Crossmatching (also known as compatibility testing) establishes compatibility or incompatibility of a donor's and a recipient's blood. It's the best antibody detection test available for avoiding lethal transfusion reactions. After the donor's and the recipient's ABO and Rh-factor type are determined, major crossmatching determines compatibility between the donor's red blood cells (RBCs) and the recipient's serum. Minor crossmatching determines compatibility between the donor's serum and the recipient's RBCs. Because the antibody-screening test is routinely performed on all blood donors, minor crossmatching is often omitted.
Because a complete crossmatch may take from 45 minutes to 2 hours, an incomplete (10-minute) crossmatch may be performed in an emergency, such as severe blood loss due to trauma. In an emergency, transfusion can begin with limited amounts of group O packed RBCs while crossmatching is completed. Incomplete typing and crossmatching increase the risk of complications.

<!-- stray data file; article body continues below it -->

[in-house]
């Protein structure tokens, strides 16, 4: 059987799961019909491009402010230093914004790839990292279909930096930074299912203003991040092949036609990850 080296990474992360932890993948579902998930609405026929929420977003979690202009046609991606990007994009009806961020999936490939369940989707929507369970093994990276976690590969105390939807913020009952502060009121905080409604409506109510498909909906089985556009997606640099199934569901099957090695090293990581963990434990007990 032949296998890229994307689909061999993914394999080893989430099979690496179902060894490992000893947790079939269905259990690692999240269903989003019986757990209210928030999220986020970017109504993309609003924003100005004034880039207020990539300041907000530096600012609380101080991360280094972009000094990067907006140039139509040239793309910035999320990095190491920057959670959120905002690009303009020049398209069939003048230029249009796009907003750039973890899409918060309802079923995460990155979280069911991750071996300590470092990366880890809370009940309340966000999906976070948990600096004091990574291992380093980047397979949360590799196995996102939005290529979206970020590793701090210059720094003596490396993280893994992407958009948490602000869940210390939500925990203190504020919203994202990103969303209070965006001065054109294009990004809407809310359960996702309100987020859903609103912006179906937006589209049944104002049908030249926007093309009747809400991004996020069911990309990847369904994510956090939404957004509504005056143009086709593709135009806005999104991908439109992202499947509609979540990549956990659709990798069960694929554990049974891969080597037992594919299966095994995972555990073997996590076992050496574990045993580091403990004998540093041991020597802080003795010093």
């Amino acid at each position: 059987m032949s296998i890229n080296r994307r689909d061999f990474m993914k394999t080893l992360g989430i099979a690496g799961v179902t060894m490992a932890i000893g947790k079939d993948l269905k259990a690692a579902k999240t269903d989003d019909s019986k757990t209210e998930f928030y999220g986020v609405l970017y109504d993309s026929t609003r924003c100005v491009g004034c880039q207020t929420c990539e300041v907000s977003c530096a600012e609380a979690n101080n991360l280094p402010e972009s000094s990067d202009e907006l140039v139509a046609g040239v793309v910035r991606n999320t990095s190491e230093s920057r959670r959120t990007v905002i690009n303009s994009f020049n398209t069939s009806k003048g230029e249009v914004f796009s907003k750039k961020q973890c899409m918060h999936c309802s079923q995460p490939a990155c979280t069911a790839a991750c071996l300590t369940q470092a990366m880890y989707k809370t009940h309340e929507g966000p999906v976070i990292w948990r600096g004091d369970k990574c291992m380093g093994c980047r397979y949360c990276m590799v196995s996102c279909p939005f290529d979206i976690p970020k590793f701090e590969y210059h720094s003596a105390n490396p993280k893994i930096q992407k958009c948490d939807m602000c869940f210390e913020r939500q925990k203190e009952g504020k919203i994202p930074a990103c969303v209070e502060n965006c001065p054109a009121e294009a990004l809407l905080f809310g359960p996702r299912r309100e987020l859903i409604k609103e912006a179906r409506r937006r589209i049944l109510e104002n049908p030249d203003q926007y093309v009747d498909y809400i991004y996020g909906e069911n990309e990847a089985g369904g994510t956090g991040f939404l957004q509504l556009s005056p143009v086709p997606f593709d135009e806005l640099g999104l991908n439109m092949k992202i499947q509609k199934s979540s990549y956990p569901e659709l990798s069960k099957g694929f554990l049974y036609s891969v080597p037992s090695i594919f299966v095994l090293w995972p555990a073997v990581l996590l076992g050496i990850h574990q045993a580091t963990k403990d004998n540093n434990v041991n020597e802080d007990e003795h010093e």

After crossmatching, compatible units of blood are labeled and a compatibility record is completed.
Clinical Alert: The most carefully performed crossmatch may not detect all the possible sources of patient-donor incompatibility.
Procedure and posttest care
Absence of agglutination indicates compatibility between the donor's and the recipient's blood, which means that the transfusion of donor blood can proceed. Note that this doesn't guarantee a safe transfusion.
A positive crossmatch indicates incompatibility between the donor's blood and the recipient's blood, which means that the donor's blood can't be transfused to the recipient. The sign of a positive crossmatch is agglutination, or clumping, when the donor's RBCs and the recipient's serum are correctly mixed and incubated. Agglutination indicates an undesirable antigen-antibody reaction. The donor's blood must be withheld and the crossmatch continued to determine the cause of the incompatibility and identify the antibody.
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